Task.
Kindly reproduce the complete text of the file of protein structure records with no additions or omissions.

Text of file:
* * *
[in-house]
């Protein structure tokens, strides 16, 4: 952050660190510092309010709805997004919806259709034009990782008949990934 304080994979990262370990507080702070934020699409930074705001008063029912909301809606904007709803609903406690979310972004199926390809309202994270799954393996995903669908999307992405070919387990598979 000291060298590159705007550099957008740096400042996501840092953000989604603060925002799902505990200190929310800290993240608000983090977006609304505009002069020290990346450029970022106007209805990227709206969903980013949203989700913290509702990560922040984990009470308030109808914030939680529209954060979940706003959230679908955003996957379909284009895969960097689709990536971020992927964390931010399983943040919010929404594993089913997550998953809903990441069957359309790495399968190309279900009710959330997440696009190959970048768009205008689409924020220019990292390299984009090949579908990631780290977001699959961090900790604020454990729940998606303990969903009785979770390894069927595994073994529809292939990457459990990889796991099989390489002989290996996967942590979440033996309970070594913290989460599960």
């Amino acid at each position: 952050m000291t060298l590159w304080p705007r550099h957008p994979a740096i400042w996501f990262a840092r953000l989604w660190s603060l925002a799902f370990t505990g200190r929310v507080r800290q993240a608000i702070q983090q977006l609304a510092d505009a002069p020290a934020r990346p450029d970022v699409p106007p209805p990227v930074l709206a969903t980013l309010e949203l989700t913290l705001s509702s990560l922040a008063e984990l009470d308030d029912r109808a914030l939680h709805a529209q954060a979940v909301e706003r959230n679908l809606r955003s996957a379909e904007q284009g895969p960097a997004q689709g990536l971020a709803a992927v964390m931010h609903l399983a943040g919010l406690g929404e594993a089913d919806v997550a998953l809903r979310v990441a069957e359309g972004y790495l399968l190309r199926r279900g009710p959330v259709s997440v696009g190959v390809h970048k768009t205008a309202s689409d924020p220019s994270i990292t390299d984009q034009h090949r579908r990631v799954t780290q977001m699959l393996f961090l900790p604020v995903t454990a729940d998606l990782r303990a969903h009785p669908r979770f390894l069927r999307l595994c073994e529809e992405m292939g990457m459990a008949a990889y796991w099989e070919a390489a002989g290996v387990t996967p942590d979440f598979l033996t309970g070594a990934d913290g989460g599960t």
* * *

[in-house]
């Protein structure tokens, strides 16, 4: 952050660190510092309010709805997004919806259709034009990782008949990934 304080994979990262370990507080702070934020699409930074705001008063029912909301809606904007709803609903406690979310972004199926390809309202994270799954393996995903669908999307992405070919387990598979 000291060298590159705007550099957008740096400042996501840092953000989604603060925002799902505990200190929310800290993240608000983090977006609304505009002069020290990346450029970022106007209805990227709206969903980013949203989700913290509702990560922040984990009470308030109808914030939680529209954060979940706003959230679908955003996957379909284009895969960097689709990536971020992927964390931010399983943040919010929404594993089913997550998953809903990441069957359309790495399968190309279900009710959330997440696009190959970048768009205008689409924020220019990292390299984009090949579908990631780290977001699959961090900790604020454990729940998606303990969903009785979770390894069927595994073994529809292939990457459990990889796991099989390489002989290996996967942590979440033996309970070594913290989460599960």
């Amino acid at each position: 952050m000291t060298l590159w304080p705007r550099h957008p994979a740096i400042w996501f990262a840092r953000l989604w660190s603060l925002a799902f370990t505990g200190r929310v507080r800290q993240a608000i702070q983090q977006l609304a510092d505009a002069p020290a934020r990346p450029d970022v699409p106007p209805p990227v930074l709206a969903t980013l309010e949203l989700t913290l705001s509702s990560l922040a008063e984990l009470d308030d029912r109808a914030l939680h709805a529209q954060a979940v909301e706003r959230n679908l809606r955003s996957a379909e904007q284009g895969p960097a997004q689709g990536l971020a709803a992927v964390m931010h609903l399983a943040g919010l406690g929404e594993a089913d919806v997550a998953l809903r979310v990441a069957e359309g972004y790495l399968l190309r199926r279900g009710p959330v259709s997440v696009g190959v390809h970048k768009t205008a309202s689409d924020p220019s994270i990292t390299d984009q034009h090949r579908r990631v799954t780290q977001m699959l393996f961090l900790p604020v995903t454990a729940d998606l990782r303990a969903h009785p669908r979770f390894l069927r999307l595994c073994e529809e992405m292939g990457m459990a008949a990889y796991w099989e070919a390489a002989g290996v387990t996967p942590d979440f598979l033996t309970g070594a990934d913290g989460g599960t």